While writing this post, I got really excited. This info blew me away. Apparently though, not all of you will be as excited — my husband’s eyes glazed over with each fact I blurted out to him. Thus, I am issuing an official warning: If you do not care how altitude affects your training, don’t bother reading on.
Yesterday I ran the Slacker Half Marathon in Georgetown, Colorado. Despite its name, the course is somewhat challenging for a couple of reasons. It begins at 10,630 feet and rolls through hills on a course that ultimately declines to 8,400 feet. Luckily, my quads are still happy today – although many people warned me it was a “quad shredder.” What I did notice, however, is that during the race my heart rate was out of control. It was a good 10 to 15 beats higher than I am usually comfortable with – which got me to wondering…What is the effect of altitude on heart rate? I already live in the Springs – at about 6,500 feet (perhaps a little higher where my actual home is located), so I am accustomed to training at altitude. Going up another 4,000 feet is significant though.
While you may think there is less oxygen available at high altitude, it is actually that the oxygen has less partial pressure. The level of pressure in oxygen affects how the body transfers air from the lungs into the blood. When the pressure of the oxygen in the air is reduced, less oxygen is driven from the lungs into the blood – hence you feel like there is no air in the air. Your body responds by trying to pump more blood out and thus your heart rate speeds up, along with your respiratory rate.
Furthermore, you cannot reach your true VO2 max – your ability to take in oxygen and deliver it to working muscles – when exercising at altitude. According to Rice University researchers, you experience a 2 percent drop in VO2 max for every 300 m of elevation above 1,500 meters – even if you are acclimatized. So, during the Slacker – I was working with a VO2 max that was reduced by 8 percent of what I am used to training with in Colorado Springs, and 11 percent less than I would be training with at sea level. That does make me feel better about my time (which was about 4 minutes off my PR), and may explain why I felt a complete an utter inability to really push (I told myself it was because it was my birthday and I just didn’t want to).
On top of all this, the lower oxygen levels in your blood makes your anaerobic system work harder to produce energy when you are working hard. As a result, you have less tolerance for lactic acid buildup and fatigue earlier (which explains why the uphill during the last mile toasted me – usually I am stubborn, especially at mile 12.2, but I just could not force it.) You are also more likely to become dehydrated at altitude – further decreasing performance. I, for one, could not get enough to drink yesterday (and today) and made very few trips to the bathroom, despite four refills at lunch and dinner.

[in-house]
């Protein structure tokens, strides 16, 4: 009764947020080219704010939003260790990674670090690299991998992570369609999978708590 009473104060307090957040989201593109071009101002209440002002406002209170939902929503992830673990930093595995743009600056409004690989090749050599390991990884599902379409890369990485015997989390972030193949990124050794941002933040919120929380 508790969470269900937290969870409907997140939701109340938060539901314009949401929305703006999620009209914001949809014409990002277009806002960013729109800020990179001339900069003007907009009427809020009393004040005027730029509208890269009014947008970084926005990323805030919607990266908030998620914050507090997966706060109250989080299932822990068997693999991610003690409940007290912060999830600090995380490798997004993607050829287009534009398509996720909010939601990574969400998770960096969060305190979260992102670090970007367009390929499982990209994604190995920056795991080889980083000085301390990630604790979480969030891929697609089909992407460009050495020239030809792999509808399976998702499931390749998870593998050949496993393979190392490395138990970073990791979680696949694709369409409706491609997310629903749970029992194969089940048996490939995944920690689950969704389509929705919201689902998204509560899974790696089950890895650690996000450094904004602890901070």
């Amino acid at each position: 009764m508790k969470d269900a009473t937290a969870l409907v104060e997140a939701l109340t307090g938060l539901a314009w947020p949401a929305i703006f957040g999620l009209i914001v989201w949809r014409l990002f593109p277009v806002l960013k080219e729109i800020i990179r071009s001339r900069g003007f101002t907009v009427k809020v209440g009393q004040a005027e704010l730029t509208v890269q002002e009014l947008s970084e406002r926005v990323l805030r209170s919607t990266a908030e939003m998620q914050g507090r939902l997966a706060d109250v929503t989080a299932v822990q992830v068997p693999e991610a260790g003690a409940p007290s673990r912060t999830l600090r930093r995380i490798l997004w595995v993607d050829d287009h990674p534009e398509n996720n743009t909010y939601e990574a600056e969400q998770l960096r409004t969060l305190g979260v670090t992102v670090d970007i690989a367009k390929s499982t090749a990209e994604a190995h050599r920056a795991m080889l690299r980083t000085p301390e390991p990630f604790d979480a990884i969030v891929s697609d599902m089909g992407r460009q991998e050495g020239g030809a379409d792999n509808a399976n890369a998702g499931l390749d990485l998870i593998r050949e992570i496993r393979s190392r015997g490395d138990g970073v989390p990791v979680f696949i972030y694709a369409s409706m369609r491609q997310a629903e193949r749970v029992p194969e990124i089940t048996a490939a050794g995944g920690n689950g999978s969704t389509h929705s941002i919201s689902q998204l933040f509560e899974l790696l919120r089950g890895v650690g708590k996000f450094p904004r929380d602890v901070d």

It takes 2 weeks to acclimate adequately to altitudes of about 7,500 feet and another week for every 2,000 feet above that. If you are coming from sea level to run the Slacker, it would take you about 3 ½ weeks to acclimate. True acclimation occurs after 4 to 6 weeks. Acclimitizing means your body increases the number of red blood cells (which help with oxygen delivery) and, despite the initial surge in heart rate, eventually decreases cardiac output resulting in a decrease in maximum heart rate. Your red blood cells also become more efficient at delivering oxygen to your tissues and your number of mitochondria increases. Mitochandria help you break down fat, carbs and protein into energy. They need oxygen to do this, so it makes sense that with less oxygen, you need more mitochondria working to create energy because each one is less efficient. Interestingly enough, no matter how long you live at altitude – you will never fully be able to deal with the lack of oxygen in your blood and can never gain the aerobic power or endurance that you have at sea level. You can get better exercising at altitude, however.
This next bit of info is quite disappointing. It appears we altitude-acclimatized folk may not be more efficient at sea level. Some of those adaptations our body makes (such as decreased maximal heart rate) actually hurt us when exercising at sea level. Studies have yet to show any consistent correlation between performance at sea level and training at altitude – but if you experience a benefit, heck keep it up.
Sleeping at altitude and training at sea level may offer some training benefit. Your body responds to high altitude by producing more red blood cells, but you can still push maximum heart rate and VO2 max when training at sea level. Studies, however, show this yields only about a 1 percent improvement in performance.